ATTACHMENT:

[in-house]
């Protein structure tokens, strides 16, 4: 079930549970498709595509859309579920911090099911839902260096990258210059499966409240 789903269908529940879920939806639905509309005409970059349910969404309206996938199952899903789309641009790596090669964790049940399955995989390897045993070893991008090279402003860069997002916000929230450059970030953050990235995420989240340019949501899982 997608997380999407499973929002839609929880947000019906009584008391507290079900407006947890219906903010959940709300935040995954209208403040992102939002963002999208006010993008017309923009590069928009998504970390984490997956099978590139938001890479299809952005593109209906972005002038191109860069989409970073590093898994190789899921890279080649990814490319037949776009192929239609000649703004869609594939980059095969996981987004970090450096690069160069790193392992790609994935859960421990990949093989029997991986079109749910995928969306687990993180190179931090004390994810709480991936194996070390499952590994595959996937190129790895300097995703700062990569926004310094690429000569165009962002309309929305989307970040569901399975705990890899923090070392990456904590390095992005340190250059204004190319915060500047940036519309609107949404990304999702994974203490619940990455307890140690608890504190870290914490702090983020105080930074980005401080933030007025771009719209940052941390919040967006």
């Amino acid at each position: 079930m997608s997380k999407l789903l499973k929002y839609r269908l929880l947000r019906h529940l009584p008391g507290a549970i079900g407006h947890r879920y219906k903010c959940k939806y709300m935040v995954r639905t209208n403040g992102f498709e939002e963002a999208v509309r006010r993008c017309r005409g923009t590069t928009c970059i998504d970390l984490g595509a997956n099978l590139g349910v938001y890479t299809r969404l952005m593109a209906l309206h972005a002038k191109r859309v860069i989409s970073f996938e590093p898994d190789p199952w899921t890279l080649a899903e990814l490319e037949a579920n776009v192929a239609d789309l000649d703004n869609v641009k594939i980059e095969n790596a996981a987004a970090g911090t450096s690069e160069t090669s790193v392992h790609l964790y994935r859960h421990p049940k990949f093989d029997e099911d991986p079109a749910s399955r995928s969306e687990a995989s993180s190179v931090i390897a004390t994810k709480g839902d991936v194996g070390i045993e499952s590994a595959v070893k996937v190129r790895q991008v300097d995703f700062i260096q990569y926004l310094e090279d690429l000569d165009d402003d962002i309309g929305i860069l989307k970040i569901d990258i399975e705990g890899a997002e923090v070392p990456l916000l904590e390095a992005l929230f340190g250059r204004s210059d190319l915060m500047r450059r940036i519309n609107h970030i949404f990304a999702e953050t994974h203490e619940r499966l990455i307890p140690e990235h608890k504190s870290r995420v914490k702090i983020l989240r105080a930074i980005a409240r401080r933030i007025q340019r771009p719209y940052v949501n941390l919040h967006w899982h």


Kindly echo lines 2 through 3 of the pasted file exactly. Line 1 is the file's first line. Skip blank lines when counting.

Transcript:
């Protein structure tokens, strides 16, 4: 079930549970498709595509859309579920911090099911839902260096990258210059499966409240 789903269908529940879920939806639905509309005409970059349910969404309206996938199952899903789309641009790596090669964790049940399955995989390897045993070893991008090279402003860069997002916000929230450059970030953050990235995420989240340019949501899982 997608997380999407499973929002839609929880947000019906009584008391507290079900407006947890219906903010959940709300935040995954209208403040992102939002963002999208006010993008017309923009590069928009998504970390984490997956099978590139938001890479299809952005593109209906972005002038191109860069989409970073590093898994190789899921890279080649990814490319037949776009192929239609000649703004869609594939980059095969996981987004970090450096690069160069790193392992790609994935859960421990990949093989029997991986079109749910995928969306687990993180190179931090004390994810709480991936194996070390499952590994595959996937190129790895300097995703700062990569926004310094690429000569165009962002309309929305989307970040569901399975705990890899923090070392990456904590390095992005340190250059204004190319915060500047940036519309609107949404990304999702994974203490619940990455307890140690608890504190870290914490702090983020105080930074980005401080933030007025771009719209940052941390919040967006």
């Amino acid at each position: 079930m997608s997380k999407l789903l499973k929002y839609r269908l929880l947000r019906h529940l009584p008391g507290a549970i079900g407006h947890r879920y219906k903010c959940k939806y709300m935040v995954r639905t209208n403040g992102f498709e939002e963002a999208v509309r006010r993008c017309r005409g923009t590069t928009c970059i998504d970390l984490g595509a997956n099978l590139g349910v938001y890479t299809r969404l952005m593109a209906l309206h972005a002038k191109r859309v860069i989409s970073f996938e590093p898994d190789p199952w899921t890279l080649a899903e990814l490319e037949a579920n776009v192929a239609d789309l000649d703004n869609v641009k594939i980059e095969n790596a996981a987004a970090g911090t450096s690069e160069t090669s790193v392992h790609l964790y994935r859960h421990p049940k990949f093989d029997e099911d991986p079109a749910s399955r995928s969306e687990a995989s993180s190179v931090i390897a004390t994810k709480g839902d991936v194996g070390i045993e499952s590994a595959v070893k996937v190129r790895q991008v300097d995703f700062i260096q990569y926004l310094e090279d690429l000569d165009d402003d962002i309309g929305i860069l989307k970040i569901d990258i399975e705990g890899a997002e923090v070392p990456l916000l904590e390095a992005l929230f340190g250059r204004s210059d190319l915060m500047r450059r940036i519309n609107h970030i949404f990304a999702e953050t994974h203490e619940r499966l990455i307890p140690e990235h608890k504190s870290r995420v914490k702090i983020l989240r105080a930074i980005a409240r401080r933030i007025q340019r771009p719209y940052v949501n941390l919040h967006w899982h």